” ‘Before I just looked at the [Nechitailo] subjects and they were oppressive to me,’ she said. ‘Now, I look at the canvases and brushwork and find them very interesting and they’ve stopped being threatening. They’re just objects of history. Think of your own childhood. It’s completely gone and nowhere to be found. That’s something you understand only with years. It’s the nature of time. Now I love his work.’ ”
The full article from the Star-Tribune is definitely worth checking out. It’s rare in that it neither completely vilifies the Soviet artist who toes the party line, nor glosses over the complicity of much Soviet art in the oppression of the Soviet system.
The show will run through February 27. There is a small gallery of images from the show available on the exhibition website.
One of the best blogs on Russian culture has shut down indefinitely. It was the pet project of gallery owner, collector, art historian and author Matthew Bown whose work we posted on a few months ago. This farewell message appeared on June 9th:
“Dear readers, I’m afraid this will be the last edition of IZO for the foreseeable future. I have not the time to devote to the blog since reaching an agreement with Yale University Press to write a book on the relationship between ancient relics and contemporary art. The book will require all my spare computer time. I want to thank all IZO’s readers, regular and irregular, for dropping by, and especially of course the contributors, among whom the outstanding figure has been MK from DC (here and here). Thanks so much, MK. The IZO blog will remain open for the time being as a reference source. Matthew.”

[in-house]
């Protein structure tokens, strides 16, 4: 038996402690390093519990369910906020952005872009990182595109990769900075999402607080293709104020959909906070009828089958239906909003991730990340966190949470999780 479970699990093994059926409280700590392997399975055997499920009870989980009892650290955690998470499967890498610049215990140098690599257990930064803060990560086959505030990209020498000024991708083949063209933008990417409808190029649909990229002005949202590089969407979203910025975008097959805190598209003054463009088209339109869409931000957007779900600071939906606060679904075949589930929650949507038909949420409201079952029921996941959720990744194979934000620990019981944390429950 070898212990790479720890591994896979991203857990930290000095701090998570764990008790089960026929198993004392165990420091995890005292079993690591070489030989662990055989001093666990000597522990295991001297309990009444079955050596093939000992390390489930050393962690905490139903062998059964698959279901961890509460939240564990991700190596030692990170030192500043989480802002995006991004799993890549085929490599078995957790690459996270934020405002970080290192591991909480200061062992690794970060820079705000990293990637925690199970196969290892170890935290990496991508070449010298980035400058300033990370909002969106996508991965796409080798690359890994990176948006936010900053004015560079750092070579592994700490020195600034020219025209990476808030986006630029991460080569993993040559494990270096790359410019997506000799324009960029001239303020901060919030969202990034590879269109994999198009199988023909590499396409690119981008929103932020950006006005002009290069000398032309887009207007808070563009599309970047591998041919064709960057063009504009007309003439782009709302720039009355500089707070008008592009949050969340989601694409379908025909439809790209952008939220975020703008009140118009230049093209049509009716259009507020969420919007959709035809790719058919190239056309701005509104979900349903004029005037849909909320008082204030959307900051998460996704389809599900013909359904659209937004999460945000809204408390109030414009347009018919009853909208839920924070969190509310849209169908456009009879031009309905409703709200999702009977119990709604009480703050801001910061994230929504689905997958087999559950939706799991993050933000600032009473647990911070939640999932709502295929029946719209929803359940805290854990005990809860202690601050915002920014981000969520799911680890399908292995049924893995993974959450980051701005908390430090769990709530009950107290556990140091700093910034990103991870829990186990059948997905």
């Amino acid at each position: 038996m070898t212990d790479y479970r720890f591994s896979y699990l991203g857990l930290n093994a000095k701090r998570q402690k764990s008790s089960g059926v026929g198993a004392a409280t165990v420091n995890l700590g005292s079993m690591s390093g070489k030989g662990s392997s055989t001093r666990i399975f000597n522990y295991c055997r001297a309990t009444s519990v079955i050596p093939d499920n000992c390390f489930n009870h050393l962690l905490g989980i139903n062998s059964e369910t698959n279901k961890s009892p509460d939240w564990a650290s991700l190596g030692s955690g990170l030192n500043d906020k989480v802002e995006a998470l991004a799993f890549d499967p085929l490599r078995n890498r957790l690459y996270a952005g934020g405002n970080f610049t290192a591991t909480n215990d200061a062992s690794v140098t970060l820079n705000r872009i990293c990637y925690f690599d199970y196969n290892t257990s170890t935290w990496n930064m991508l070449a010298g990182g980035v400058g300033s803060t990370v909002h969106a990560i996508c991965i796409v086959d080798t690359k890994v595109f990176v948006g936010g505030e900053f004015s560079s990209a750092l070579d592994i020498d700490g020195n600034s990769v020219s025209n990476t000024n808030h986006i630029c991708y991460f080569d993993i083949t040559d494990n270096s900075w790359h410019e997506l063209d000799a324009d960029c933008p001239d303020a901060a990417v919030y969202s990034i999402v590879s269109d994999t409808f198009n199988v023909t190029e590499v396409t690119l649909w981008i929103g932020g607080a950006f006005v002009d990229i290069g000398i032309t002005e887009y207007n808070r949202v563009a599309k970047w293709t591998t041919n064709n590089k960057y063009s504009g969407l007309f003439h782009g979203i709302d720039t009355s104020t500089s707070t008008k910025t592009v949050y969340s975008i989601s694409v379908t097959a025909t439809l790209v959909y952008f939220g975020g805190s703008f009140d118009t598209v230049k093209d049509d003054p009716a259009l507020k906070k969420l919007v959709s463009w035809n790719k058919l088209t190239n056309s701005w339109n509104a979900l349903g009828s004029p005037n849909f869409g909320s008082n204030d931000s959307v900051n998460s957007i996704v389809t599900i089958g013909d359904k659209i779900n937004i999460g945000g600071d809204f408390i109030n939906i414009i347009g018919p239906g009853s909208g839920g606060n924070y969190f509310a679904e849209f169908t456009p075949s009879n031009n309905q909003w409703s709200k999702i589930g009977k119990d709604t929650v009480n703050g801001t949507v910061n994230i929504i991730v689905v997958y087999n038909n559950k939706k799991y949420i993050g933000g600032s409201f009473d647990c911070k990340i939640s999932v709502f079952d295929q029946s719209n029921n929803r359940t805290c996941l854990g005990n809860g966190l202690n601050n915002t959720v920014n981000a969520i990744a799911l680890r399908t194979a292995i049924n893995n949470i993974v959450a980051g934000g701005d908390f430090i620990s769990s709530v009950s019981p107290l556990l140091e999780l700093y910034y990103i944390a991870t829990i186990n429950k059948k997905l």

The site is definitely still worth checking out. The categories on the right are probably the best way to dig through it now that nothing is exactly current news. Link
MacDougall’s auction house, which formerly dealt exclusively in Russian Art, has added an Old Masters and 19th century European art department.
Their website explains that, “While Russian Art continues as a speciality, MacDougall’s will hold an auction of Old Masters and European Art in December 2010 and plans to develop this area as a growing part of the business, in part reflecting Russian interest in the area.”
Their first auction of European art, including work from the 16th through the 19th century, was held this past July.